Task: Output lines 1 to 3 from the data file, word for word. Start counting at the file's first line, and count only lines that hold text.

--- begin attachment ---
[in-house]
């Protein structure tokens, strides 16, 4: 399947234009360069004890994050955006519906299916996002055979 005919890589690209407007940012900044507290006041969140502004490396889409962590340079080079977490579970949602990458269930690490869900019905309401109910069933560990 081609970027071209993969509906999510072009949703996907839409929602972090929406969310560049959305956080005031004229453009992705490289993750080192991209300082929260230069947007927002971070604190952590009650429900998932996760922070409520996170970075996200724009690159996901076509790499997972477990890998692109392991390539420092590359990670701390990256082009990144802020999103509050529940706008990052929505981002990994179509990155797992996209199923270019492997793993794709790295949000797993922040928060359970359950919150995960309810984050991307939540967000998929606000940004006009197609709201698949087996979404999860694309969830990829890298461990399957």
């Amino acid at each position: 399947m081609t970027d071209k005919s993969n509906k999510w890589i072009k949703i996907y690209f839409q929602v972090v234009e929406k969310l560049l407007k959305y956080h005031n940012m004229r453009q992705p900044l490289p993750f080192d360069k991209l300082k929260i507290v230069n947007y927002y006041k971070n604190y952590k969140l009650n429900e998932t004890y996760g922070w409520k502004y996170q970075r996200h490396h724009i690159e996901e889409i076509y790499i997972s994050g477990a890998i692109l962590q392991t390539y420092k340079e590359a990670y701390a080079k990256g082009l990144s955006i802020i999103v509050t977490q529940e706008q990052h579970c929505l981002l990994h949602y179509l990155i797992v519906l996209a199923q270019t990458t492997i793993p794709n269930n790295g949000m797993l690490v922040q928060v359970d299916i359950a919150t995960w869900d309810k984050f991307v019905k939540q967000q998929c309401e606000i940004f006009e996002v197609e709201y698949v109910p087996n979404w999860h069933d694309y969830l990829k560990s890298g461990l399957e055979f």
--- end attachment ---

[in-house]
């Protein structure tokens, strides 16, 4: 399947234009360069004890994050955006519906299916996002055979 005919890589690209407007940012900044507290006041969140502004490396889409962590340079080079977490579970949602990458269930690490869900019905309401109910069933560990 081609970027071209993969509906999510072009949703996907839409929602972090929406969310560049959305956080005031004229453009992705490289993750080192991209300082929260230069947007927002971070604190952590009650429900998932996760922070409520996170970075996200724009690159996901076509790499997972477990890998692109392991390539420092590359990670701390990256082009990144802020999103509050529940706008990052929505981002990994179509990155797992996209199923270019492997793993794709790295949000797993922040928060359970359950919150995960309810984050991307939540967000998929606000940004006009197609709201698949087996979404999860694309969830990829890298461990399957």
């Amino acid at each position: 399947m081609t970027d071209k005919s993969n509906k999510w890589i072009k949703i996907y690209f839409q929602v972090v234009e929406k969310l560049l407007k959305y956080h005031n940012m004229r453009q992705p900044l490289p993750f080192d360069k991209l300082k929260i507290v230069n947007y927002y006041k971070n604190y952590k969140l009650n429900e998932t004890y996760g922070w409520k502004y996170q970075r996200h490396h724009i690159e996901e889409i076509y790499i997972s994050g477990a890998i692109l962590q392991t390539y420092k340079e590359a990670y701390a080079k990256g082009l990144s955006i802020i999103v509050t977490q529940e706008q990052h579970c929505l981002l990994h949602y179509l990155i797992v519906l996209a199923q270019t990458t492997i793993p794709n269930n790295g949000m797993l690490v922040q928060v359970d299916i359950a919150t995960w869900d309810k984050f991307v019905k939540q967000q998929c309401e606000i940004f006009e996002v197609e709201y698949v109910p087996n979404w999860h069933d694309y969830l990829k560990s890298g461990l399957e055979f």